Sometimes a comparison is the best way to illustrate a point.
Suppose, after the shooting of Michael Brown in Ferguson, Missouri a year ago, the Obama administration had decided – as it in fact did – that the Ferguson police and courts needed to be investigated for their history of law enforcement practices.
But instead of the Obama Justice Department conducting an investigation itself, the federal government called in a third party to negotiate an agreement with the city of Ferguson as to how it would be investigated.
Applying the “Iran verification” standard to the issues of policing in American cities, the U.S. Justice Department would have relied on an “independent” third party – one without any legal authority, and only there at the sufferance of Ferguson – to come up with a plan of its own to investigate the city’s police department.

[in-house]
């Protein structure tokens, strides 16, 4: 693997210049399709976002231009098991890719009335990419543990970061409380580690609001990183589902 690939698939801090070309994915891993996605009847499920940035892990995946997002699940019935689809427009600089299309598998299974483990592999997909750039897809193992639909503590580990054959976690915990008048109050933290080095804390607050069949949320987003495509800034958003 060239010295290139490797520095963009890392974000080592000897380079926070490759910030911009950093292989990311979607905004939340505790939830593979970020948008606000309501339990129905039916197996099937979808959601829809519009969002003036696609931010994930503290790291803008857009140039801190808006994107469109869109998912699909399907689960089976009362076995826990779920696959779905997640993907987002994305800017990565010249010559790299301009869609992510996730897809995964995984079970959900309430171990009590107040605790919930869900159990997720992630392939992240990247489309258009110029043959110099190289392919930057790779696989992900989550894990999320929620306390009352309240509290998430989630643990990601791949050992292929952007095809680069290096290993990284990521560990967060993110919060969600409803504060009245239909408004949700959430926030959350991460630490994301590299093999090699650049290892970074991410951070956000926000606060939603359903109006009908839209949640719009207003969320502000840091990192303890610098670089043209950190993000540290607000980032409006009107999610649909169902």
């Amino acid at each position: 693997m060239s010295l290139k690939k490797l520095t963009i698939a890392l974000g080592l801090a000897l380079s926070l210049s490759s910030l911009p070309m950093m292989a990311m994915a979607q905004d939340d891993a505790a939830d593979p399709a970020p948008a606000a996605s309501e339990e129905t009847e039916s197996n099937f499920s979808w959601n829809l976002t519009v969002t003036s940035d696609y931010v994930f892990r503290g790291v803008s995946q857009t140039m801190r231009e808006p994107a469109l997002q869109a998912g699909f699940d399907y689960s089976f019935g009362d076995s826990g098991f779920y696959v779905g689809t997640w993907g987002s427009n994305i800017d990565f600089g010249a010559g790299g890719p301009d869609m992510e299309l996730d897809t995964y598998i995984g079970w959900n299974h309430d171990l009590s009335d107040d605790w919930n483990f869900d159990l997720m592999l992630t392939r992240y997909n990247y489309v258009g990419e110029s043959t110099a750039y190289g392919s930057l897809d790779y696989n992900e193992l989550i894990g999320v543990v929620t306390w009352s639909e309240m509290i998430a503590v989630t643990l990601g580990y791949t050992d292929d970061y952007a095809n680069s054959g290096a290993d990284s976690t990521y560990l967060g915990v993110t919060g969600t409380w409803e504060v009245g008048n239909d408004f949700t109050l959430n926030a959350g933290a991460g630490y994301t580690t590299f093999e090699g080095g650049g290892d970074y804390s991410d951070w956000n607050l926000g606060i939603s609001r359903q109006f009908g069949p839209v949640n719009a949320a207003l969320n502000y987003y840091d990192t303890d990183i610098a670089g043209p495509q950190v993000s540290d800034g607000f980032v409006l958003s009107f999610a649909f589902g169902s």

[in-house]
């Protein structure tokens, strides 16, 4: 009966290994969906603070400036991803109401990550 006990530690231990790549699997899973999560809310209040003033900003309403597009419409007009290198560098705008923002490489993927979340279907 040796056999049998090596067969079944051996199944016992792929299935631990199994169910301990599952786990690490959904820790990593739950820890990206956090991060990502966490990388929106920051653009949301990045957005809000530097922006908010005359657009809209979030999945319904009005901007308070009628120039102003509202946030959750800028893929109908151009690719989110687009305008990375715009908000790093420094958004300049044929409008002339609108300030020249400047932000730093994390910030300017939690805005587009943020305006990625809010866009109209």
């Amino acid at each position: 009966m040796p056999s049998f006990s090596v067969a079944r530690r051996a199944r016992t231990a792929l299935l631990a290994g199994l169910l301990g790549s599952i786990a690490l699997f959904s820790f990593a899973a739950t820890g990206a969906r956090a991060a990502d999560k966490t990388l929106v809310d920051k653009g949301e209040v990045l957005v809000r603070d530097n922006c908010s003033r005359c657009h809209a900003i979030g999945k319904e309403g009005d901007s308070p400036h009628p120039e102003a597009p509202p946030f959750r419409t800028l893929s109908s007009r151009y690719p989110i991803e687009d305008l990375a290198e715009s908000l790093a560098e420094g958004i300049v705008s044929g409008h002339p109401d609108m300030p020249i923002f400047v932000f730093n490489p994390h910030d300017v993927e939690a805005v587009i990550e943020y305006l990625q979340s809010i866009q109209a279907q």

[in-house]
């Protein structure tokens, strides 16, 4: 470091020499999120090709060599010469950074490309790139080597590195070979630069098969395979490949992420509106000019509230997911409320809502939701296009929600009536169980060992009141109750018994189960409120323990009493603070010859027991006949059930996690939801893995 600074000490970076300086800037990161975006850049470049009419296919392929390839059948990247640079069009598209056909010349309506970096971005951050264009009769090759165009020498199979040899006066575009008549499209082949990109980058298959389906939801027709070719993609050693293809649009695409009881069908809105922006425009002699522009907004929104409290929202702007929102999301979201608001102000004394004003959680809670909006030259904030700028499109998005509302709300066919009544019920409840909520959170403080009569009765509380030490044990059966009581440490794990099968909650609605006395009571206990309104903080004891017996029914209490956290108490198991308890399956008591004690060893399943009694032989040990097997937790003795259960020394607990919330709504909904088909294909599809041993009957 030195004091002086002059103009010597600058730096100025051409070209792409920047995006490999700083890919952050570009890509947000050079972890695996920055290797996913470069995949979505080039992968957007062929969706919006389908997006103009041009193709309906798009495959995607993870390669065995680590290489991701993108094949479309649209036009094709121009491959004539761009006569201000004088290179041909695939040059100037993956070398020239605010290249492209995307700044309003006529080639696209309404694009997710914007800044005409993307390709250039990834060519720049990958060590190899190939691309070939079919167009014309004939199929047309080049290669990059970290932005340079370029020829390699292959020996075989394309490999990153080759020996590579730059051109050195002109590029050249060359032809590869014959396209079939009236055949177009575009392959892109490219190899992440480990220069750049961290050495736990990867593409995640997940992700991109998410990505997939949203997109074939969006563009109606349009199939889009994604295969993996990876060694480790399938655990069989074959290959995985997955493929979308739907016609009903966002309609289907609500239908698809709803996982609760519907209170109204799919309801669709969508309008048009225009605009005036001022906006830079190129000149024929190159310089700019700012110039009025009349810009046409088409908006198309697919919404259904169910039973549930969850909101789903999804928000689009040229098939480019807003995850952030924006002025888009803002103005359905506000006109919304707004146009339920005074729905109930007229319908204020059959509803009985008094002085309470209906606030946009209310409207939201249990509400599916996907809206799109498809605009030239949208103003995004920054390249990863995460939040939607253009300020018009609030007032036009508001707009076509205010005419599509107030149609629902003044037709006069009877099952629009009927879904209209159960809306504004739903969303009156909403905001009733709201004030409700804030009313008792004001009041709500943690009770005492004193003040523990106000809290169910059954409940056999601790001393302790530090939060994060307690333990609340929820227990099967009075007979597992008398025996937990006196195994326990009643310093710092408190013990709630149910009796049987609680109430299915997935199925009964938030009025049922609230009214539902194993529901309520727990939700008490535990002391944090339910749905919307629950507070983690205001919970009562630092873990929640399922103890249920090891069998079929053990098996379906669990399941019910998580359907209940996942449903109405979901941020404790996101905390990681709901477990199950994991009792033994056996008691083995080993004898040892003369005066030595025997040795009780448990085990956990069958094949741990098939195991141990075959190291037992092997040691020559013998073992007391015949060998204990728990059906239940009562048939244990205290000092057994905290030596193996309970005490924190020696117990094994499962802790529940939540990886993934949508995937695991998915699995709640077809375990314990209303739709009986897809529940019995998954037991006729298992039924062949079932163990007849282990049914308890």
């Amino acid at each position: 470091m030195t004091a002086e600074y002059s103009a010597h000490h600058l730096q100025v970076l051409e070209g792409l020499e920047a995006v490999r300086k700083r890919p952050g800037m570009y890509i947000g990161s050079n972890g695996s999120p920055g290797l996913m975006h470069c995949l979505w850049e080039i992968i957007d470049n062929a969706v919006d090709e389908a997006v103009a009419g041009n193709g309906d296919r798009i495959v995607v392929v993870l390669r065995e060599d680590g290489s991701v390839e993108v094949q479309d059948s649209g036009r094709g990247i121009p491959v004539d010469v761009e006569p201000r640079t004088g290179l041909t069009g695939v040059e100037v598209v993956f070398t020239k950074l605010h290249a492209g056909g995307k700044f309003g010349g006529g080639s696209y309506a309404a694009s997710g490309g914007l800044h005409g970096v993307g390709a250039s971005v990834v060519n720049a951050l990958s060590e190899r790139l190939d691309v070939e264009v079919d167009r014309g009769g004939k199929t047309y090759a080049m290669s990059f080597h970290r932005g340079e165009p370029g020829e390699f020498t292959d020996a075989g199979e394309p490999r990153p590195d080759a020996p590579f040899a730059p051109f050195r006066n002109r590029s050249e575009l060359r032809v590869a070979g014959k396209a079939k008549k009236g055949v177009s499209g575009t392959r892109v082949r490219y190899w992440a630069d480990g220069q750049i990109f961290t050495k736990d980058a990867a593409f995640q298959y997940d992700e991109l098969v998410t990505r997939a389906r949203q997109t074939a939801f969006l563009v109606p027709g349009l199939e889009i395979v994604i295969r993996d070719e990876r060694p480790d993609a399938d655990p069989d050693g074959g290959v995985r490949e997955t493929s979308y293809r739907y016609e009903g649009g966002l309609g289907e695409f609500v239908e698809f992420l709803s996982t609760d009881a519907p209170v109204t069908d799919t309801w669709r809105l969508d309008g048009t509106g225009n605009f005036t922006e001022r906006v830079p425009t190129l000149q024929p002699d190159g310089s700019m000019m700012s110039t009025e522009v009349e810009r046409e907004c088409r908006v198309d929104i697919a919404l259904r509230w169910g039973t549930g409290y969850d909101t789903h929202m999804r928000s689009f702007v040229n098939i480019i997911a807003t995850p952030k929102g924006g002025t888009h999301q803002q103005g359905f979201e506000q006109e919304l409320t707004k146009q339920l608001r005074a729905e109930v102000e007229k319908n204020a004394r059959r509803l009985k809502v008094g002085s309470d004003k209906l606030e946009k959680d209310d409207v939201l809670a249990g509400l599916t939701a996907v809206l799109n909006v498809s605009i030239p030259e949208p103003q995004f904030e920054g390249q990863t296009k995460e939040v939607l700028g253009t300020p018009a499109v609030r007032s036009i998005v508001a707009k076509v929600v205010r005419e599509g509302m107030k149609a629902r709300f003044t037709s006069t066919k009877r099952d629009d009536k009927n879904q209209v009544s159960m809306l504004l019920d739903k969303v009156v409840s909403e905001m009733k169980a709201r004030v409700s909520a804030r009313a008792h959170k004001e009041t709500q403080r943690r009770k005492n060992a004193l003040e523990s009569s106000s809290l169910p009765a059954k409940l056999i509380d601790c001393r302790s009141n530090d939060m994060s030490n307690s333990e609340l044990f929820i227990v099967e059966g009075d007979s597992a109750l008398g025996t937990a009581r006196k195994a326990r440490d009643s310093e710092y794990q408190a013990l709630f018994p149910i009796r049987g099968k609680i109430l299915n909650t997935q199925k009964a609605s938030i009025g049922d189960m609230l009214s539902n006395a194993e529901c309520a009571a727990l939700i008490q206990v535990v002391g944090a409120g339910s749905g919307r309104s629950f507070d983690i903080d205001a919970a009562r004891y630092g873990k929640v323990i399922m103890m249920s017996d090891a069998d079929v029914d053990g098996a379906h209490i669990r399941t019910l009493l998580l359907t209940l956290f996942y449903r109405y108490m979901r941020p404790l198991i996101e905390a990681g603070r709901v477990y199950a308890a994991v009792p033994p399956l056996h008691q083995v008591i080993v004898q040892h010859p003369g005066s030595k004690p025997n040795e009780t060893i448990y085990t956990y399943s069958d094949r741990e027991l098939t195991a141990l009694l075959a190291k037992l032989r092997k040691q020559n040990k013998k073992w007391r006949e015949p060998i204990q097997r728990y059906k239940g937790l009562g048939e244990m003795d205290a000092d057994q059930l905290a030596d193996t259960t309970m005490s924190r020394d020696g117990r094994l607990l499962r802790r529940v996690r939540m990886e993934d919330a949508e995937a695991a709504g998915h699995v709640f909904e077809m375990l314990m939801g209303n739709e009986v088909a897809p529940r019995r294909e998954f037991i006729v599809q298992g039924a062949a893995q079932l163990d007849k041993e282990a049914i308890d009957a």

Suppose, for argument’s sake, that the third party was the Chamber of Commerce, with a hired team of subject matter experts. Under the Iran verification standard, it would sit down with the city authorities to decide how Ferguson’s past policing practices would be investigated. If the city would agree only to provide a self-reported summary of its policing history, without giving investigators access to buildings or records, or allowing them to question personnel, that’s the product the Chamber of Commerce and the U.S. DOJ would get.
There would probably be critics of this plan. But DOJ would tell them that it was standard for investigators in such cases to have “side agreements” with the cities involved, and that it wasn’t DOJ’s job to interfere in them, or even know what the terms were.